Women have also been appointed to prominent municipal and international positions in 2018. Jeddah Mayor Saleh Al-Turki appointed four women to key positions in the municipality, while on the world stage Dr. Samar Al-Homoud, a Saudi consultant colorectal surgeon at King Faisal Specialist Hospital and Research Center, was appointed by the International Agency for Research on Cancer (IARC) of the World Health Organization (WHO) as chair of its ethics committee — the first member from the Middle East region to hold this position — and Dr. Sumaya Al Nasser was appointed as the first Saudi ambassador for Peace Without Borders.
Saudi Arabia also took a major step towards welcoming more women into the workforce by hosting its first business forum for women in March. The Women in Leadership Economic Forum, called “Let’s Talk About Tomorrow,” showcased the Kingdom’s top female business leaders and demonstrate the important role of women in driving the future of its economy.
Women can now also open their own businesses without a guardian’s permission. Saudi Arabia’s Ministry of Commerce and Investment said in February that women would be able to “start their own business freely.”
Davis-Packard said that by allowing women in Saudi Arabia to shine Crown Prince Mohammed bin Salman will take the country into “the free, dynamic, spiritual, prosperous state it has all the potential to become.”
He added: “Women also contribute to addressing one of the biggest political and security challenges of the Middle East today: the Islamist — secular divide.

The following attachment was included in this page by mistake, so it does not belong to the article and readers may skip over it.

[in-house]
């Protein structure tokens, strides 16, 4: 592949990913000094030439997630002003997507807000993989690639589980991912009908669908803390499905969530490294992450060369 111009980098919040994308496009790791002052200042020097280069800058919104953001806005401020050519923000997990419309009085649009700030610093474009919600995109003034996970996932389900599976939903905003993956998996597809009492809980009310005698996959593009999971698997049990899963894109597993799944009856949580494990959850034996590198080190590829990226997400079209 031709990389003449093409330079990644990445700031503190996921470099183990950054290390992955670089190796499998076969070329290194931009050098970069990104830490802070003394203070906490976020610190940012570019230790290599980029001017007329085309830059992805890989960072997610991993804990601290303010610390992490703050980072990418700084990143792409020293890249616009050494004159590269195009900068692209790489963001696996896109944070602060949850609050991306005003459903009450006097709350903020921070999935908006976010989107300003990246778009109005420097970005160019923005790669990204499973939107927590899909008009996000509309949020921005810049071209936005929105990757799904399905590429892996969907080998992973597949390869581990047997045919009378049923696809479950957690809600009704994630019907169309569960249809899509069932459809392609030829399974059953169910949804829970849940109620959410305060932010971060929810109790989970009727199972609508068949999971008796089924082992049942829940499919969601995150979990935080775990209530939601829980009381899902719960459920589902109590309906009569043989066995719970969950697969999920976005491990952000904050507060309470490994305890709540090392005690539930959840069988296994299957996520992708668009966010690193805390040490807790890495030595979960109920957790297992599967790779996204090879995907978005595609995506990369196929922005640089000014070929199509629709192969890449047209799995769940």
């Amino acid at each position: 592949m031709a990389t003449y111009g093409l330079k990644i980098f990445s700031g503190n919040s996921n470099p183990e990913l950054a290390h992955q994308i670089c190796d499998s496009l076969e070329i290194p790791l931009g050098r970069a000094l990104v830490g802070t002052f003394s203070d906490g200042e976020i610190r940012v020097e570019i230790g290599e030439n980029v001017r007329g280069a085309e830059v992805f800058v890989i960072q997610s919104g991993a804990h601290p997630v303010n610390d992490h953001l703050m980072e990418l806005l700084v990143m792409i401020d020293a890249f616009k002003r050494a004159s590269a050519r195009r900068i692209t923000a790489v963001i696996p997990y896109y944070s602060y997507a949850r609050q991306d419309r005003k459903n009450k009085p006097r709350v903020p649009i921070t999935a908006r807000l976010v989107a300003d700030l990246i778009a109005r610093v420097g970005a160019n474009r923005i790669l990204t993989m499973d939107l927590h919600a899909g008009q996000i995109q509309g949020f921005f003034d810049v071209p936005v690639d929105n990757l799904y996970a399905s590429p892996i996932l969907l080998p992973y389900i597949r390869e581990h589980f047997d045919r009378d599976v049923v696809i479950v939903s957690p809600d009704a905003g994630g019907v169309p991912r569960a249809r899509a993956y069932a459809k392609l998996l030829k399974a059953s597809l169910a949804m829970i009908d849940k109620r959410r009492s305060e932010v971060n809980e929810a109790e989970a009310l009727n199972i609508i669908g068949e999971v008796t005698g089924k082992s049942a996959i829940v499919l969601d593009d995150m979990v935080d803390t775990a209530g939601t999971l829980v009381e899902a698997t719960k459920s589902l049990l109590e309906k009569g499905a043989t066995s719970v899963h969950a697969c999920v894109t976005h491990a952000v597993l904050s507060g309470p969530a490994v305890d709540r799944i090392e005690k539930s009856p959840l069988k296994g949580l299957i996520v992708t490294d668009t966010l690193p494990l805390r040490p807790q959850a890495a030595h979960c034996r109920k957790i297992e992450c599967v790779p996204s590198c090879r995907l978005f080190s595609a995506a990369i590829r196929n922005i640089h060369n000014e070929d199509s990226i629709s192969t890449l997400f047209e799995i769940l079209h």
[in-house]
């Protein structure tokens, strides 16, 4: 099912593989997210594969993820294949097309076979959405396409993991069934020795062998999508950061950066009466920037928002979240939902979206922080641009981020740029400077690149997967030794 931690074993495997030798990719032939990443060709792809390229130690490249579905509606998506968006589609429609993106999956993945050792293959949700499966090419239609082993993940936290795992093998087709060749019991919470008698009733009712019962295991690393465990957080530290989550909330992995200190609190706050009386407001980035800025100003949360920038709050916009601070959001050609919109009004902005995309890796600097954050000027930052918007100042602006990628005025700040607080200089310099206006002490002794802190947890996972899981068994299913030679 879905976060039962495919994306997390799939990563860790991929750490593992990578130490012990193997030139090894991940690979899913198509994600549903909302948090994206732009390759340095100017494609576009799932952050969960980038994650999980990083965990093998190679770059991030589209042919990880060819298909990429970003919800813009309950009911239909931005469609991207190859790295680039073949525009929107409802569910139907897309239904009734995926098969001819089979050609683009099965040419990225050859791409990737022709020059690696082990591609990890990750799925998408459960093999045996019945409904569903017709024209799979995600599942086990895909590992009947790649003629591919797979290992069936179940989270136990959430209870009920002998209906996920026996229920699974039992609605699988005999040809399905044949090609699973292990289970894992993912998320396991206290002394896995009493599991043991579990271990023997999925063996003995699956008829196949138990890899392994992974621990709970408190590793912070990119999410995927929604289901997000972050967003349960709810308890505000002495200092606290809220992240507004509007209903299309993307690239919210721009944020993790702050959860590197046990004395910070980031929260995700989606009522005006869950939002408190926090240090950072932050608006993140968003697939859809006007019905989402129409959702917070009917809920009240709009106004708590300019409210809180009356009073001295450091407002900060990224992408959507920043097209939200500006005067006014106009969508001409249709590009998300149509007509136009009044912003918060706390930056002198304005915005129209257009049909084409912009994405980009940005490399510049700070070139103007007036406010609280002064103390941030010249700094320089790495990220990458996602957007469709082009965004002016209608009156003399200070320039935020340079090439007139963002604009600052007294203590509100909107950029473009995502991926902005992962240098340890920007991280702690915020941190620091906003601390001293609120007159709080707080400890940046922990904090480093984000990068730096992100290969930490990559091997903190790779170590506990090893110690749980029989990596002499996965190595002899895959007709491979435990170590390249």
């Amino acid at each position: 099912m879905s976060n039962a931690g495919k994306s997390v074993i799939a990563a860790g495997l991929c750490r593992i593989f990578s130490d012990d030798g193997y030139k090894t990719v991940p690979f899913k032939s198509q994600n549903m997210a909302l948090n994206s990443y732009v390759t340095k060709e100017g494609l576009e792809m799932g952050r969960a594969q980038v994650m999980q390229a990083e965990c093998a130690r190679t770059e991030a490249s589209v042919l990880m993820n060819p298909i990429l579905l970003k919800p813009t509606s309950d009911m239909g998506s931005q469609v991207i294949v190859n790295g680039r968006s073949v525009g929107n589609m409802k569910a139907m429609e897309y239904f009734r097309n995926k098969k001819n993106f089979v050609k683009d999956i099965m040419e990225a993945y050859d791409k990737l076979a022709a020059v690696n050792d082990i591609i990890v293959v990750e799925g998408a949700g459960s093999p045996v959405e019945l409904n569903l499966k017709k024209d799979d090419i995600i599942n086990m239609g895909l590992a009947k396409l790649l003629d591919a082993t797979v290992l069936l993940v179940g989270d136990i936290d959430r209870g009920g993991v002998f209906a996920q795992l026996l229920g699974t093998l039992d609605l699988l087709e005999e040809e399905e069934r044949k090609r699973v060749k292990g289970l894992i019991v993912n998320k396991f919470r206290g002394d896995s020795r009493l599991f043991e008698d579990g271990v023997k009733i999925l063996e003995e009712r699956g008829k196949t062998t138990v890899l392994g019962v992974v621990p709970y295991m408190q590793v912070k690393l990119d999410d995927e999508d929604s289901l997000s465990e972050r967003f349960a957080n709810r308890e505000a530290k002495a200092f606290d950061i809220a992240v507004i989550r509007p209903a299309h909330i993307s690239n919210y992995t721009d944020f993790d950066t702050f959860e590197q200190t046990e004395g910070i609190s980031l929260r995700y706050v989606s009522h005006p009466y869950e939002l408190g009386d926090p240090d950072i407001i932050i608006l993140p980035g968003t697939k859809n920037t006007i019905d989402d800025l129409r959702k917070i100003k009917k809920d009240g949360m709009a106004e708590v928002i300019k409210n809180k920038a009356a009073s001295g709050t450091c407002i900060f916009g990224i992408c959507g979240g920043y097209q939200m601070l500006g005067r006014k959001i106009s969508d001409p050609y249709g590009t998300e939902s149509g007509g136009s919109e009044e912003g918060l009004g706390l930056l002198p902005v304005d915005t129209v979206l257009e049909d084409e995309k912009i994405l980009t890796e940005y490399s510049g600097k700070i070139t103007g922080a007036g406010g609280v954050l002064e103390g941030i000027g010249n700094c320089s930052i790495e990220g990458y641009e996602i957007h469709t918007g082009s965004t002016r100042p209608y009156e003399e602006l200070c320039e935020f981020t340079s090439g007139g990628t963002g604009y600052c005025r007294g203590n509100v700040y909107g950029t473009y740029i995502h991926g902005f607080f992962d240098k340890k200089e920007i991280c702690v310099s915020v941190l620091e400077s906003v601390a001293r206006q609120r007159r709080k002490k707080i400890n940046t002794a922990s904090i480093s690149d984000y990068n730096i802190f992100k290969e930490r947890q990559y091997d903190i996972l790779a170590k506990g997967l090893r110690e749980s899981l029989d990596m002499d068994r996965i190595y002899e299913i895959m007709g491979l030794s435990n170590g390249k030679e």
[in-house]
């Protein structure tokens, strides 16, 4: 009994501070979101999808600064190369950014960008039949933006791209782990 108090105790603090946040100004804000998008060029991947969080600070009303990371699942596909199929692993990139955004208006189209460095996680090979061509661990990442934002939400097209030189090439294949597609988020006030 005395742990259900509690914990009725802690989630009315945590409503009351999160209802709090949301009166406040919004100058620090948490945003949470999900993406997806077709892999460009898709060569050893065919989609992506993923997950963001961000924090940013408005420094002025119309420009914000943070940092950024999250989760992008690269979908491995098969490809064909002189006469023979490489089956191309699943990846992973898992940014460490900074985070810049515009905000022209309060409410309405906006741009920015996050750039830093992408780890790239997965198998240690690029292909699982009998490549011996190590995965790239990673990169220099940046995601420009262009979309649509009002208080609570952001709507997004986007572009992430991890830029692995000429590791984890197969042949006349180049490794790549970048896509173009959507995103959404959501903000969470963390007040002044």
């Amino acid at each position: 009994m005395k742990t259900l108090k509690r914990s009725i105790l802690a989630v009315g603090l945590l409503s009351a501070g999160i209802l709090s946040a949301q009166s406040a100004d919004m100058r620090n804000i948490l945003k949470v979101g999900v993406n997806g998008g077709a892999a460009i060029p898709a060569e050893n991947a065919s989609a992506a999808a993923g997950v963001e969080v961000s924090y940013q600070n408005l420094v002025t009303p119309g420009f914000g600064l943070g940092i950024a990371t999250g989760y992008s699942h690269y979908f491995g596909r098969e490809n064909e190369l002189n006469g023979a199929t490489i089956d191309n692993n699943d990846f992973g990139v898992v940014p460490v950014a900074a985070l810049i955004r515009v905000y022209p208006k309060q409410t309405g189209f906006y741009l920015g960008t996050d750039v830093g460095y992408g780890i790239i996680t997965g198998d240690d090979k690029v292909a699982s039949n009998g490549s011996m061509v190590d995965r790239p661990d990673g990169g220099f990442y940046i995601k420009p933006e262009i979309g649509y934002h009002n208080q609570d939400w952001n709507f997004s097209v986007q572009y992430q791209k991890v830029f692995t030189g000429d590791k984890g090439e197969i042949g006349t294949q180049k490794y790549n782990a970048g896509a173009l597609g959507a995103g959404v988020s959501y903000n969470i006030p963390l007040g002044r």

“Women tend to not be driven by power and loyalty to dogma, but rather are mission-oriented and support general movements for social progress. By empowering more women, you bridge the social divisions, and you end up with a force to be reckoned with.”
Arab News is also playing its part in gender equality, by vowing to become the first to 50-50 gender-balanced newsroom in the Kingdom by 2020. The announcement was made at the opening of the inaugural Arab Women Forum at King Abdullah Economic City (KAEC). It will involve active recruitment, training and career guidance with the help of its publisher, the Saudi Research and Marketing Group.
Hawthorne said women in the wider Middle East are “a catalyst for change in their families, workplaces and societies when given the means and space to act.”
She continued: “When women are given opportunities, they find ways to multiply the benefits for their communities. Saudi Arabia’s vision 2030 simply cannot succeed without the inclusion of women into the Saudi workforce. The economic benefit for the country of greater inclusion of women into the economy is a driver behind the drafting of the ambitious vision plan in the first place.”
The year 2018 has seen a litany of other female-led achievements, such an all-female Saudi Arabian team winning the Guinness World Record-breaking Hajj Hackathon, and Saudi racing driver Reema Al-Juffali becoming the first woman in the Kingdom to race in a championship, finishing second and third in the silver category of the TRD 86 Cup’s season-opener at the UAE’s Yas Marina Circuit.
Women have also been enjoying greater social freedom than ever before. In April, Saudi Arabia for the first time allowed a mixed-gendered concert to take place.
As Saudi businesswoman and activist Muna AbuSulayman said: “People are still grappling with this changing Saudi Arabia and you still see some of the old stereotypes being bandied about, but they simply no longer hold true. In the past 10 years, women in Saudi Arabia have pushed for and succeeded in implementing major reforms. Saudi women can lead. This is the key to the realization of the Saudi Vision 2030 and Nation al Transformation Program.”